Saturday, October 10, 2015

Pickin' and Grinin'!

My friend, local 'picker' Tim, messaged me a couple weeks ago about two guitars that he recently found on a vintage scrounge. He identified them as Kays and wondered if I'd be interested. You never know for sure about the condition of instruments found on a pic, but Tim is pretty reliable, so I had to take a peek, especially since my very first guitar a lotta years ago was a Kay acoustic.

I took one look and knew that I would be leaving with them. But, I couldn't let Tim know how enthusiastic I was. Tim is a very sharp cookie, and a damn hard negotiator . . . he knows what his stuff is worth. After too long dickering over price, I loaded those beauties up, before my buddy woke from his coma realizing I hasd picked his pocket.

Before I get to the good stuff, I'd like to introduce you to the Kay Musical Instrument Company, so you will have a more clear understanding of why I was excited about adding these guitars to my collection.

Kay was a musical instrument manufacturer of the United States in operation between the 1930s and '60s. Established in 1931 at Chicago by Henry Kay Kuhrmeyer, from the assets of the former Stromberg-Voisinet, which was founded as Groeschel Mandolin Company in 1890. The company initially manufactured only traditional folk instruments, but grew to make a wide variety of stringed instruments. Kay was best known for its mid-priced guitars, as well as its budget instruments.

 Kay Jumbo, which I'll introduce to you now.

This is how the Jumbo looked on day one. It was missing a few pieces and had seen better days, but not beat up. The tuning machines were worn out aftermarket pieces, which needed to be replaced. The nut was gone. The adjustable bridge was in a box, but it too needed help. And, the pick guard and tailpiece were missing. The greatest concern was a slight crack on the centerline between the bridge location and the back, but it turned out to be an easy fix. Overall, this is a very sound instrument. It just needed some TLC.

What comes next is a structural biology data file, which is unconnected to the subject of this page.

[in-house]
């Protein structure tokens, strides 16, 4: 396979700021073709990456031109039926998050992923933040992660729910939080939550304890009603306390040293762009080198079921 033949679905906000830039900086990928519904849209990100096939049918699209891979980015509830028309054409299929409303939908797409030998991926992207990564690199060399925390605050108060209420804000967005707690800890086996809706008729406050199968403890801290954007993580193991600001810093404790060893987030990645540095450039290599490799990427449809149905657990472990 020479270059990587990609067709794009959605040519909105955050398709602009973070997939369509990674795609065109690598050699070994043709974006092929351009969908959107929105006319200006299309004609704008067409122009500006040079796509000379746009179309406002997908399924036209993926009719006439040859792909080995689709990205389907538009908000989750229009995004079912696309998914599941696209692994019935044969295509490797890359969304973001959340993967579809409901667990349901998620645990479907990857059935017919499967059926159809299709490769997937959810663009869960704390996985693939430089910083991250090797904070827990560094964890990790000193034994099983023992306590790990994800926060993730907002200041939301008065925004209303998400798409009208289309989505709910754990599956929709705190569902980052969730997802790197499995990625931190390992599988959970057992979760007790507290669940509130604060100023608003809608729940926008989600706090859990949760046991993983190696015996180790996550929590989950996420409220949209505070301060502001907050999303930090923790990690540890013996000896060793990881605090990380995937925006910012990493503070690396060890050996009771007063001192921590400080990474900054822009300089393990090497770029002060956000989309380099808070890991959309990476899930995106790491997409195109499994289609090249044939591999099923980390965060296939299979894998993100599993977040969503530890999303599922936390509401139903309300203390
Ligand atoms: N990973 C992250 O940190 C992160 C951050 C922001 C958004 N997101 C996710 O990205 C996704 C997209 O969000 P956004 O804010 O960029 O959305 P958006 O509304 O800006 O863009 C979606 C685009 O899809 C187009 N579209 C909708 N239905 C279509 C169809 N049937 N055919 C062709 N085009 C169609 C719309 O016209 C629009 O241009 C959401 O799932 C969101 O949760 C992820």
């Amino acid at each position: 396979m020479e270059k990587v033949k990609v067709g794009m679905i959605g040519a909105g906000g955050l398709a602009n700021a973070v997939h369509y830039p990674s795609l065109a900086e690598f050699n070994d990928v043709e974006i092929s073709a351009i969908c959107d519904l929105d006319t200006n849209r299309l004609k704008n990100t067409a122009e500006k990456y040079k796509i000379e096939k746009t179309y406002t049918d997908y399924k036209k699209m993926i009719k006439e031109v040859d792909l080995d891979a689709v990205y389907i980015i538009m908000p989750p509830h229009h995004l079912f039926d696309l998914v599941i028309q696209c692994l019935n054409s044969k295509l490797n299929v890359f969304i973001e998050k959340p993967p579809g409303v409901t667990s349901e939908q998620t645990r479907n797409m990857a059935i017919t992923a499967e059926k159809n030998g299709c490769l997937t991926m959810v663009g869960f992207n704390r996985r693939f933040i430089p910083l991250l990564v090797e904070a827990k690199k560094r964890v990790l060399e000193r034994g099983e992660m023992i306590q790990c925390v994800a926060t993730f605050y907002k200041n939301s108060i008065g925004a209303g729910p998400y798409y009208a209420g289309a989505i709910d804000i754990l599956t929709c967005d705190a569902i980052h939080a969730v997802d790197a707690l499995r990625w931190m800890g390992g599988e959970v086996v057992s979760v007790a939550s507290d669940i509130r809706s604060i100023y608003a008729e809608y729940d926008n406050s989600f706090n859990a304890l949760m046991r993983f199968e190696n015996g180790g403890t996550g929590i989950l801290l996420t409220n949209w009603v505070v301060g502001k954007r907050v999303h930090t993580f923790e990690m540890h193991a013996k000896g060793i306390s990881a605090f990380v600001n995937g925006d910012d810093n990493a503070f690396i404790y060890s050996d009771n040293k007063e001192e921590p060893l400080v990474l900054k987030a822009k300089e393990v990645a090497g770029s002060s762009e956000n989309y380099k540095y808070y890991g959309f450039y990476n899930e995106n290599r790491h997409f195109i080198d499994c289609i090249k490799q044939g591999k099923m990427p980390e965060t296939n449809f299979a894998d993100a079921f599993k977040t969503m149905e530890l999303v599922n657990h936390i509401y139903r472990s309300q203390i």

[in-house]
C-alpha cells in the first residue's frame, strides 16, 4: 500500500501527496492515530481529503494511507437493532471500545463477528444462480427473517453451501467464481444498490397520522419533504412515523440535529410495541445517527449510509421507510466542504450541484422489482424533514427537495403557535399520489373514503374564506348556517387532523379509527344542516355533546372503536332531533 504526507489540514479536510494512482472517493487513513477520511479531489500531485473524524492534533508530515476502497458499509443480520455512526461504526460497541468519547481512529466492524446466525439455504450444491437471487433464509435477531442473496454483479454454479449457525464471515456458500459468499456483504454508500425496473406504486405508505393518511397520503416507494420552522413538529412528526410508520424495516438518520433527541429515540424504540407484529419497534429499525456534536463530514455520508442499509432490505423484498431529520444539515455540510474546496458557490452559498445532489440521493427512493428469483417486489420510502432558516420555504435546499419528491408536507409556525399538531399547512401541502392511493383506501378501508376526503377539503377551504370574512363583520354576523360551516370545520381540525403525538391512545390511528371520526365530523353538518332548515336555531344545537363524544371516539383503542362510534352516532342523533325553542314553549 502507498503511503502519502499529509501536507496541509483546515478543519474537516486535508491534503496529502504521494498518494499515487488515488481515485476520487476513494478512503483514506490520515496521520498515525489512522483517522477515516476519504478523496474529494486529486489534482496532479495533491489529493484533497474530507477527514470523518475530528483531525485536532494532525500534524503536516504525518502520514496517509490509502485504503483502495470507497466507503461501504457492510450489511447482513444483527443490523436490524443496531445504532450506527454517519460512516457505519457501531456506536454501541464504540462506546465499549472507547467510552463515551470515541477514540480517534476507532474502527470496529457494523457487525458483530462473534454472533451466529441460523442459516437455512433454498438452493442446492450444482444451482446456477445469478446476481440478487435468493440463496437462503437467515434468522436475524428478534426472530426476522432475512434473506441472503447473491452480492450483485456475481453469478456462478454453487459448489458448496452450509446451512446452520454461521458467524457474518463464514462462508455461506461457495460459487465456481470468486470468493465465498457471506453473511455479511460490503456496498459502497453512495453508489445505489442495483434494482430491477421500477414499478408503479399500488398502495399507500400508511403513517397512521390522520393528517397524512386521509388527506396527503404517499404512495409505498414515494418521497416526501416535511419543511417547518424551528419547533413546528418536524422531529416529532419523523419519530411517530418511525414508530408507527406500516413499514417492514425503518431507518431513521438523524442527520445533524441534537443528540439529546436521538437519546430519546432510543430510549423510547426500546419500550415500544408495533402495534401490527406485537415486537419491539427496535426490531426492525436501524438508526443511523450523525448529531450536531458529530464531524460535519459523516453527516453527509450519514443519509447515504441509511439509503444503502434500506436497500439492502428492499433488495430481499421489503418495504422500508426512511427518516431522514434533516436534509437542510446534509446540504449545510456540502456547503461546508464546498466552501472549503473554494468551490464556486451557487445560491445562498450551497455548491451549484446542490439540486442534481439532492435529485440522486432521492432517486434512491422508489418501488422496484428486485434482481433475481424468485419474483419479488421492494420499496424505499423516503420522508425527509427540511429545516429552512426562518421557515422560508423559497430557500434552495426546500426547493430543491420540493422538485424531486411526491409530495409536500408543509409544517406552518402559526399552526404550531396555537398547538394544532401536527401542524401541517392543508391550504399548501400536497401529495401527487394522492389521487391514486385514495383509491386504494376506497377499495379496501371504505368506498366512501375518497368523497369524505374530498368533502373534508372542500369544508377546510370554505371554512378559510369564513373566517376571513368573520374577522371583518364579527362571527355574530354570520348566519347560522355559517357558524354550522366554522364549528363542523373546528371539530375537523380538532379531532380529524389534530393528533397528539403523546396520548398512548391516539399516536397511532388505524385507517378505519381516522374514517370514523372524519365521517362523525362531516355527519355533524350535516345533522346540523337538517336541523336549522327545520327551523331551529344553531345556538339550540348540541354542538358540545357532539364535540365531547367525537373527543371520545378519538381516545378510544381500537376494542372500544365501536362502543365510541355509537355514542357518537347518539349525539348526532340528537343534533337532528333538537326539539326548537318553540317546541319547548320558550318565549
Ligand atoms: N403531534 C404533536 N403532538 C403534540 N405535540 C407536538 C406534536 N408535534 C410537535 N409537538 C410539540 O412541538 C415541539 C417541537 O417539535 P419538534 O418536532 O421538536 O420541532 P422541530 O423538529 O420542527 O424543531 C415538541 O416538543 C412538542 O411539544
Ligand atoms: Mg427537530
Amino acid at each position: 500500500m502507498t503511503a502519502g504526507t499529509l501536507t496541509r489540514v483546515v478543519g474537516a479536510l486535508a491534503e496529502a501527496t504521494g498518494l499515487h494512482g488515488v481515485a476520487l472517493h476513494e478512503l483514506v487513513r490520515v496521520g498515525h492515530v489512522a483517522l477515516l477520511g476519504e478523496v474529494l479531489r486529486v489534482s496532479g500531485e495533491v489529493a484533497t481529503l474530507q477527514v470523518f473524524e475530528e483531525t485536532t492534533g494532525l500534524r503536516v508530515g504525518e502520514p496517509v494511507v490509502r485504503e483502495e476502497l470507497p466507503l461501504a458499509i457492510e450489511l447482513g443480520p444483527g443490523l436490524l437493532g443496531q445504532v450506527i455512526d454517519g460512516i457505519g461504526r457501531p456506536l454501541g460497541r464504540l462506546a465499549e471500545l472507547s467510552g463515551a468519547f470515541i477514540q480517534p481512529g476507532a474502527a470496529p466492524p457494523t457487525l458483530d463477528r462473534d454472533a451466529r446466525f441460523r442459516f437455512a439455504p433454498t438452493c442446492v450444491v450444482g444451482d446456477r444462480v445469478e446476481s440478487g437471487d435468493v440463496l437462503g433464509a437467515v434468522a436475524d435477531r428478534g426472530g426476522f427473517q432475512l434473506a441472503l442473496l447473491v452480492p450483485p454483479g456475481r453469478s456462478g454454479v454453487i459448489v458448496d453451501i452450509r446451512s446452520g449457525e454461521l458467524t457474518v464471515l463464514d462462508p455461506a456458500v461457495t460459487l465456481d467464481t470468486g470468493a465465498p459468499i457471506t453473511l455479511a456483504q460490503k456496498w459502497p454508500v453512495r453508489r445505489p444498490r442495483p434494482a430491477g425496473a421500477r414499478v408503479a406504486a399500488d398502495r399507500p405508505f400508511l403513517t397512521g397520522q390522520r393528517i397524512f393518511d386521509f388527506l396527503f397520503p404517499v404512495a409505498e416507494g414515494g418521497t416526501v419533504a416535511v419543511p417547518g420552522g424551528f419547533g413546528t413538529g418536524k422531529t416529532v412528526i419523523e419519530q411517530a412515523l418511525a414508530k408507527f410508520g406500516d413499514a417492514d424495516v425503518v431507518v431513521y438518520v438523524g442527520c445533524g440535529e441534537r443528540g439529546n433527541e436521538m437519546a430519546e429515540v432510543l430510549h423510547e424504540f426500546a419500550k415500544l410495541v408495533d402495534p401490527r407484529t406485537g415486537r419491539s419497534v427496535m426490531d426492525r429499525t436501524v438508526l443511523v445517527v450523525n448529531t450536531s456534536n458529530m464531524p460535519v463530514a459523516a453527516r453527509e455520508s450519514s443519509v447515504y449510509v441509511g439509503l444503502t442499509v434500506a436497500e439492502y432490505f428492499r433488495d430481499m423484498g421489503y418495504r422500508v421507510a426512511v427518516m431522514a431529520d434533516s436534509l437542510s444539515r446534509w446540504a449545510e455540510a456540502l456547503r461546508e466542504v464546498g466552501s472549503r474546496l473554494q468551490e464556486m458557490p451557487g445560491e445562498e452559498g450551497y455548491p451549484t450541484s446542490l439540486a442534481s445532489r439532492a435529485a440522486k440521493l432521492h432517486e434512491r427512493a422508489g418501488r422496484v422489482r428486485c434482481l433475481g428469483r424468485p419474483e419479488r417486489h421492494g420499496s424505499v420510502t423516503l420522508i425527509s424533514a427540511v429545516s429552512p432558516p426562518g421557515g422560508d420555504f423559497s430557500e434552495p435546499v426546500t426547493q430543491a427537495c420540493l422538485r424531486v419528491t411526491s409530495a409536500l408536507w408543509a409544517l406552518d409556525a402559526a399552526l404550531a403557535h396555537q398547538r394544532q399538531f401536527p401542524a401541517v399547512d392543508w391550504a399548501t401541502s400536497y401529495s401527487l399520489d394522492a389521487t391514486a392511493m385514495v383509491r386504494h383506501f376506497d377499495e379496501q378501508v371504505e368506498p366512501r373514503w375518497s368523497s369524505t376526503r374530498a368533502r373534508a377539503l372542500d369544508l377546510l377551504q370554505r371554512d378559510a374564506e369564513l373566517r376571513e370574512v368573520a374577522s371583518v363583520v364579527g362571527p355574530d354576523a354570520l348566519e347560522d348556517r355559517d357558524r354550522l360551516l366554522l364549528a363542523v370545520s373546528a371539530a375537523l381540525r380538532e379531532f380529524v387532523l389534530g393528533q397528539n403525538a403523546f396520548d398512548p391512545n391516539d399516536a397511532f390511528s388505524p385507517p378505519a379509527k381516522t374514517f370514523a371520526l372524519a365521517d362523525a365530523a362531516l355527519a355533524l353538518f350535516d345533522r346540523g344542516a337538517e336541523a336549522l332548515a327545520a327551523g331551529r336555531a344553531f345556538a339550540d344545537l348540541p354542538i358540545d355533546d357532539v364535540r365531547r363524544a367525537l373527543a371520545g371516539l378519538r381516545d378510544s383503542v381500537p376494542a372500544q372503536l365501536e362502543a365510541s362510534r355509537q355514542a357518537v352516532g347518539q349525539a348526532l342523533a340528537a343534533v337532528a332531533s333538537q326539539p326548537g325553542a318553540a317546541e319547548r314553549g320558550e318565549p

So what did I have?

A Kay Jumbo 14-fret archtop cutaway acoustic guitar. Maple neck with rosewood headstock overlay and ziricaote fingerboard. Position markers are unusually large, probably to match the oversize curley maple body with spruce top, bound with cream color binding.

Its called a Jumbo for a reason . . . the body is a bit larger than a dreadnaught or comparable-size guitars.

During the initial stage of repair, I discovered the headstock logo was a cast brass piece that when polished was quite nice, which lead me to add gold accessories -- tuners, strap button, pick guard mounting arm, and tailpiece attachment.

This photo taken in bright sunlight doesn't due justice to the beautiful deep rich color of the original rosewood headstock overlay, but the grain is clearly visible. Gold color Klusen style tuning machines match the logo. The replacement nut was hand crafted from corian. Purists claim nothing is better than bone, but corian works for the girls I go with.

You can't miss the boulder-size position markers in this photo, and it will be hard to get fingers in the wrong place while playing.

The grain of the original ziricote fretboard is pretty visible here, but again the bright sunlight has over exposed the image. Ziricote is a very dark wood and there is, in my humble opinion, no wood in the world with a more interesting grain than ziricote.

Original jumbo frets are in good shape, so I polished them and they were good to go.

The finished top is really classic Adirondack spruce, which is evidenced by the wider grain and the age of the guitar, which as near as I can research is the early '50s. The 'f'-hole design is really clean and provides a nice sound. I crafted the pickguard from a sheet of rosewood to match the headstock overlay, and the gold attachment bar and screws match the other accessories. The original adjustable bridge was in pretty good shape, so it made things a little simpler. But, the original metal tailpiece was missing, probably used to prop up geraniums in some old gal's flower pot, so I hand crafted a special design from ziricote to match the fretboard.

Ideally, the tailpiece should be able to move (hinge), so I added a gold color cabinet hinge for an anchor at the back of the guitar. The hinge is smaller than the original mount, so original screw holes are visible, but that's a small item that has no effect on sound . . . and, sound is what it's all about, right!

This shot of the body shows the cutaway, binding, and grain of the curly maple sides and arched back.

She wasn't very good looking when I brought her home, but she cleaned up well . . . I think I'll let her hanging around a while, or until someone makes an offer I cannot refuse.

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